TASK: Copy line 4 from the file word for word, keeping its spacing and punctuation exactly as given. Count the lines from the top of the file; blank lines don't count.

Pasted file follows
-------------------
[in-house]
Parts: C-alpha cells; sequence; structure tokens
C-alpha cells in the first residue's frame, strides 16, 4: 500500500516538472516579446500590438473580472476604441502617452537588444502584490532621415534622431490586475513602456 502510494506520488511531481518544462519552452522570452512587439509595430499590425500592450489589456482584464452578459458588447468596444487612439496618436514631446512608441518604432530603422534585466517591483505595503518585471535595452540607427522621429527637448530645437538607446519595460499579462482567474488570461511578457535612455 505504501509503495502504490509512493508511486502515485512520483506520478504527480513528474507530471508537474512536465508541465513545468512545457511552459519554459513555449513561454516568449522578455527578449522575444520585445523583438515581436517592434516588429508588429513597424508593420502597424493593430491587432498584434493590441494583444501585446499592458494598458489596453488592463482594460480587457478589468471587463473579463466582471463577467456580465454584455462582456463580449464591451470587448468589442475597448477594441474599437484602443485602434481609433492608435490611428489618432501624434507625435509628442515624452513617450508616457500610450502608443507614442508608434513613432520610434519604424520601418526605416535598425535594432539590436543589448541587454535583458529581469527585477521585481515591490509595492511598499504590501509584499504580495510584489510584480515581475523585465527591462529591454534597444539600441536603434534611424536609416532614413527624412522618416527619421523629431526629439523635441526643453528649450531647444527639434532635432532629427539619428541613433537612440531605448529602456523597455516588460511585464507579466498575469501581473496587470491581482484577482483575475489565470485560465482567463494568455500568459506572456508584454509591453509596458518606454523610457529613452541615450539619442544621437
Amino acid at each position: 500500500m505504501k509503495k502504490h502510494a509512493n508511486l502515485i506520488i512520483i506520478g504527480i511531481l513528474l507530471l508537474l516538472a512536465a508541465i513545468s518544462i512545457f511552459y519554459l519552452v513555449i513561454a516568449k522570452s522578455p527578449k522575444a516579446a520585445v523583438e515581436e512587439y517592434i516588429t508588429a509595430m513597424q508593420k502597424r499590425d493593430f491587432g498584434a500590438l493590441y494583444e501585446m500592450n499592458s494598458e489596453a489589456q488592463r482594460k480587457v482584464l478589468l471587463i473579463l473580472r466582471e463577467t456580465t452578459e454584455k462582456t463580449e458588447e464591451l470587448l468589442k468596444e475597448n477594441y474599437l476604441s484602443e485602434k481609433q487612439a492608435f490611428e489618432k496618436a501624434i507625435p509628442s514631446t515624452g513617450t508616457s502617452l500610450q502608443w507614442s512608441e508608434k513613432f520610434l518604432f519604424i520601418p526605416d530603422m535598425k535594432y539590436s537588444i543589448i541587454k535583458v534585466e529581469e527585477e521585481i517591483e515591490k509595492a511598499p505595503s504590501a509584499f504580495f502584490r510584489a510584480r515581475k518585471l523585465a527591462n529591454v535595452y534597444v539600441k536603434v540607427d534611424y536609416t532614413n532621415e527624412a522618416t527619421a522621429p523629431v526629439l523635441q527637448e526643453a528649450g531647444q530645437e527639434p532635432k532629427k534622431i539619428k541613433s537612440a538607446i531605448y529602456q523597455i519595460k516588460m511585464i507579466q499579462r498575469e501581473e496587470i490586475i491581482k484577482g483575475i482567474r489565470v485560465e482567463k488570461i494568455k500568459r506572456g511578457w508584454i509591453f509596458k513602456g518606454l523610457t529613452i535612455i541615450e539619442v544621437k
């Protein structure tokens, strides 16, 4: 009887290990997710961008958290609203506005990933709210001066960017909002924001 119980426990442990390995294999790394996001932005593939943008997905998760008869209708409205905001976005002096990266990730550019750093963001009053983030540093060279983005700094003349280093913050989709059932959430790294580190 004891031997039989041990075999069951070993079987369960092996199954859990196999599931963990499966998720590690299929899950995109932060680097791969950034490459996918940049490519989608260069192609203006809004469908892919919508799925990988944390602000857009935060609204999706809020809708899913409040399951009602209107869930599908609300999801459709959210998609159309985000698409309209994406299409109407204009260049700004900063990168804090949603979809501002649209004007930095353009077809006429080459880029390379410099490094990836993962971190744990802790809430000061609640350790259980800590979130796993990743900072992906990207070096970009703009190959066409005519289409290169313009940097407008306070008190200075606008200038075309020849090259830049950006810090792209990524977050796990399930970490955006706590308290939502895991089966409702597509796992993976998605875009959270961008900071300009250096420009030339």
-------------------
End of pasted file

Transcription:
Amino acid at each position: 500500500m505504501k509503495k502504490h502510494a509512493n508511486l502515485i506520488i512520483i506520478g504527480i511531481l513528474l507530471l508537474l516538472a512536465a508541465i513545468s518544462i512545457f511552459y519554459l519552452v513555449i513561454a516568449k522570452s522578455p527578449k522575444a516579446a520585445v523583438e515581436e512587439y517592434i516588429t508588429a509595430m513597424q508593420k502597424r499590425d493593430f491587432g498584434a500590438l493590441y494583444e501585446m500592450n499592458s494598458e489596453a489589456q488592463r482594460k480587457v482584464l478589468l471587463i473579463l473580472r466582471e463577467t456580465t452578459e454584455k462582456t463580449e458588447e464591451l470587448l468589442k468596444e475597448n477594441y474599437l476604441s484602443e485602434k481609433q487612439a492608435f490611428e489618432k496618436a501624434i507625435p509628442s514631446t515624452g513617450t508616457s502617452l500610450q502608443w507614442s512608441e508608434k513613432f520610434l518604432f519604424i520601418p526605416d530603422m535598425k535594432y539590436s537588444i543589448i541587454k535583458v534585466e529581469e527585477e521585481i517591483e515591490k509595492a511598499p505595503s504590501a509584499f504580495f502584490r510584489a510584480r515581475k518585471l523585465a527591462n529591454v535595452y534597444v539600441k536603434v540607427d534611424y536609416t532614413n532621415e527624412a522618416t527619421a522621429p523629431v526629439l523635441q527637448e526643453a528649450g531647444q530645437e527639434p532635432k532629427k534622431i539619428k541613433s537612440a538607446i531605448y529602456q523597455i519595460k516588460m511585464i507579466q499579462r498575469e501581473e496587470i490586475i491581482k484577482g483575475i482567474r489565470v485560465e482567463k488570461i494568455k500568459r506572456g511578457w508584454i509591453f509596458k513602456g518606454l523610457t529613452i535612455i541615450e539619442v544621437k